Another key feature was that the Brezhnev Doctrine clearly showed that no socialist state would be allowed to break away from Soviet influence because it stated that the USSR had the right to invade any country in Eastern Europe that threatened to quit the Eastern Bloc. The Soviets could not afford to set a precedent encouraging other satellite states to challenge their authority, especially membership of the Warsaw Pact.
Briefly explain the key features of the Brezhnev Doctrine (6)
A key feature of the invasion of Czechoslovakia was the fact that Brezhnev was putting the Brezhnev Doctrine into practice by crushing the revolt and ensuring that no country tried to leave the Eastern Bloc or threaten its security. He had been unconvinced by Dubcek’s re-assurance that he did not plan to quit the Warsaw Pact. Brezhnev was also encouraged into taking action by the leaders of East Germany, Poland and Hungary who offered a joint military invasion.
Another key feature was the Americans expressed outrage about what had happened yet gave no military support to those trying to change life in Czechoslovakia. This showed that the Americans were not prepared to risk provoking the Soviets nor were they prepared to get involved with those who were challenging Communist rule behind the iron curtain. Outnumbered and surrounded, Czech resistance to the invasion was limited and quickly crumbled.
Briefly explain the key features of the Soviet invasion of Czechoslovakia (6)
A key feature was that the re-establishment of Communist control was part of the Brezhnev Doctrine being used for the first time. This was a declaration that the USSR had the right to invade any country in Eastern Europe whose actions seemed to threaten the security of the whole of the Eastern Bloc. Brezhnev was supported in his invasion by the leaders of East Germany, Poland and Hungary.
Another key feature was that resistance was limited. When the Warsaw Pact troops invaded the West did nothing to stop the re-establishment of Soviet control. The Americans were unwilling to get involved, partly because they had already committed over 500,000 troops to the Vietnam War. Outnumbered and surrounded, Czech resistance to the invasion was limited and quickly collapsed. So complete was the re-assertion of Soviet authority over Czechoslovakia that it was not to be challenged again until 21 years later in 1989.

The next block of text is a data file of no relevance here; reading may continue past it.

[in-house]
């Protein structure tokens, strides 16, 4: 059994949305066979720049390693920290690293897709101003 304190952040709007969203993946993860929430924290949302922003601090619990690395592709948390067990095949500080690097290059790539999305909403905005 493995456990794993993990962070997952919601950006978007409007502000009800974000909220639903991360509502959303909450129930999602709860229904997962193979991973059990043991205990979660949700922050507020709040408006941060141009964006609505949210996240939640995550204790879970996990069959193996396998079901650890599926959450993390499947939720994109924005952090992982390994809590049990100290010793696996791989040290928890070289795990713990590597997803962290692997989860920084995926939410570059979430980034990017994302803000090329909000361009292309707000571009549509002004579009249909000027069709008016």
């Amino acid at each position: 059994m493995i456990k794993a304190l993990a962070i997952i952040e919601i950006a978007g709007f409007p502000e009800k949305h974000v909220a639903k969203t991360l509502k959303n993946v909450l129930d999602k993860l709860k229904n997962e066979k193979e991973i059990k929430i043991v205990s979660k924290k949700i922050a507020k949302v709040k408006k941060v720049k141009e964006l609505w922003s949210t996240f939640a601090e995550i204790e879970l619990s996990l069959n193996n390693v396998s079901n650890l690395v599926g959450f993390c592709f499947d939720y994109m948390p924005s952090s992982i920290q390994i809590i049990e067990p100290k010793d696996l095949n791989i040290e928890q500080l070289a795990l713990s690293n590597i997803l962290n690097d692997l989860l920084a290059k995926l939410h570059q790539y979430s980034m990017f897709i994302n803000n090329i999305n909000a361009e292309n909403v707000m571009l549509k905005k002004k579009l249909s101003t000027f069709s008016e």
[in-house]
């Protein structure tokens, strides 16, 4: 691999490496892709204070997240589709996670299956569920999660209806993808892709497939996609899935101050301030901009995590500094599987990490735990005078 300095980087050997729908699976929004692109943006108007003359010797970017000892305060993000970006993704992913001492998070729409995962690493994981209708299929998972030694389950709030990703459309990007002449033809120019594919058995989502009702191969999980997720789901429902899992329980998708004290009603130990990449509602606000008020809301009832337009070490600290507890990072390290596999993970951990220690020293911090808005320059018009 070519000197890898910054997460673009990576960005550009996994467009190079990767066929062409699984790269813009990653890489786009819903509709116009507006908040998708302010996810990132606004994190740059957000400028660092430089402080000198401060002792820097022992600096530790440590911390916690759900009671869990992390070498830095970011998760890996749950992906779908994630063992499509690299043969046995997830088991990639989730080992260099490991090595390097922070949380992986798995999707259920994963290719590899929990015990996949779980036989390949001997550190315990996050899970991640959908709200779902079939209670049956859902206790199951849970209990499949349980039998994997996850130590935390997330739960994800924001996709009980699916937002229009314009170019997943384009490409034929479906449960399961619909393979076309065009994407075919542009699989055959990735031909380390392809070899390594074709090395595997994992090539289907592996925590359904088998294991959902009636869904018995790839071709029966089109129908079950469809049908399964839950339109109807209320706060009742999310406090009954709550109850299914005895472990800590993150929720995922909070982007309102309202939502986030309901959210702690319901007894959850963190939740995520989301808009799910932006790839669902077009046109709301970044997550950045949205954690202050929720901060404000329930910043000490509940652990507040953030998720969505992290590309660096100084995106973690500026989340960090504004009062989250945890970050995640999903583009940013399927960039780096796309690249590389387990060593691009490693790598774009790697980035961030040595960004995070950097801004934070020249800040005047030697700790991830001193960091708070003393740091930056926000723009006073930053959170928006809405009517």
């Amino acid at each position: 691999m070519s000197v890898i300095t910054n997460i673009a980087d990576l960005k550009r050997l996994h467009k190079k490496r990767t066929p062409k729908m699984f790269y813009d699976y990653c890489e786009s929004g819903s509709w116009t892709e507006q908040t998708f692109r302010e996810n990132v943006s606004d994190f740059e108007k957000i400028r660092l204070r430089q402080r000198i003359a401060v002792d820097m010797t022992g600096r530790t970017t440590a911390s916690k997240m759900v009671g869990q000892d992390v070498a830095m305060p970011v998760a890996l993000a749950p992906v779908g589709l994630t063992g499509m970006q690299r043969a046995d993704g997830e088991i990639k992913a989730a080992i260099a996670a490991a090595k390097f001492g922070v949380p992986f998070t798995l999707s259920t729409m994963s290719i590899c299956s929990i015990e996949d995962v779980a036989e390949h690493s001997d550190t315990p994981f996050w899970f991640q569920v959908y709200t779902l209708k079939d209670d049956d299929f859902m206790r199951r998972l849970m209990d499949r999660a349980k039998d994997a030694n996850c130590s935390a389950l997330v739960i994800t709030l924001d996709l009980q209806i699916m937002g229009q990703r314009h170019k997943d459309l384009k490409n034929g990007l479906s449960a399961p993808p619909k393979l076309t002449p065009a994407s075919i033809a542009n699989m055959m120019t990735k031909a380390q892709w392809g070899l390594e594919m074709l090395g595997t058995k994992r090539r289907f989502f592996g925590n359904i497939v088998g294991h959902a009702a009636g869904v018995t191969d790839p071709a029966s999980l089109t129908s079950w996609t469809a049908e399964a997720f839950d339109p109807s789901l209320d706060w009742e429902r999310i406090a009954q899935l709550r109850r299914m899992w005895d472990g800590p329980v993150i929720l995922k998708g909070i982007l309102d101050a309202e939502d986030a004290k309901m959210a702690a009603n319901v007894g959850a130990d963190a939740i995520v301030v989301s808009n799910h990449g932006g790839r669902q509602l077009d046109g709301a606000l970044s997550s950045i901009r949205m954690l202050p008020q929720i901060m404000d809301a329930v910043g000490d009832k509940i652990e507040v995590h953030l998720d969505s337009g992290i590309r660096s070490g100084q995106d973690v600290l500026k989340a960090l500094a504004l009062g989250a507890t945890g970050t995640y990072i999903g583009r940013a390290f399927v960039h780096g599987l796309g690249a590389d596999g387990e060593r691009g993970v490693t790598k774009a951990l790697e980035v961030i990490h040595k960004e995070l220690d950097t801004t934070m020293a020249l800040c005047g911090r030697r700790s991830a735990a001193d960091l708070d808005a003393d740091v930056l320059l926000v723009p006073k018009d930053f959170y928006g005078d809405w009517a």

Briefly explain the key features of the re-establishment of Soviet control over Czechoslovakia after the Prague Spring 1968 (6)
The Prague Spring was important to international relations because the Soviet reaction showed the satellite states of Eastern Europe that any challenge to Moscow’s authority would be suppressed. When Dubcek proposed liberal reforms, known as ‘socialism with a human face’, Warsaw Pact forces invaded Czechoslovakia. Dubcek was removed from power and the Brezhnev Doctrine was declared, stating that the Soviet Union had the right to invade any country which threatened to break away from the Warsaw Pact. The crushing of Prague Spring was a confirmation of Soviet power and the fact that the Americans made no attempt to help Dubcek demonstrated that the iron curtain was still firmly in place and would remain so for another 20 years. The Prague Spring did not have a massive impact on superpower relations since it did not prevent SALT (Strategic Arms Limitation Talks) from starting one year later.
Explain the importance of the Prague Spring, 1968 (5)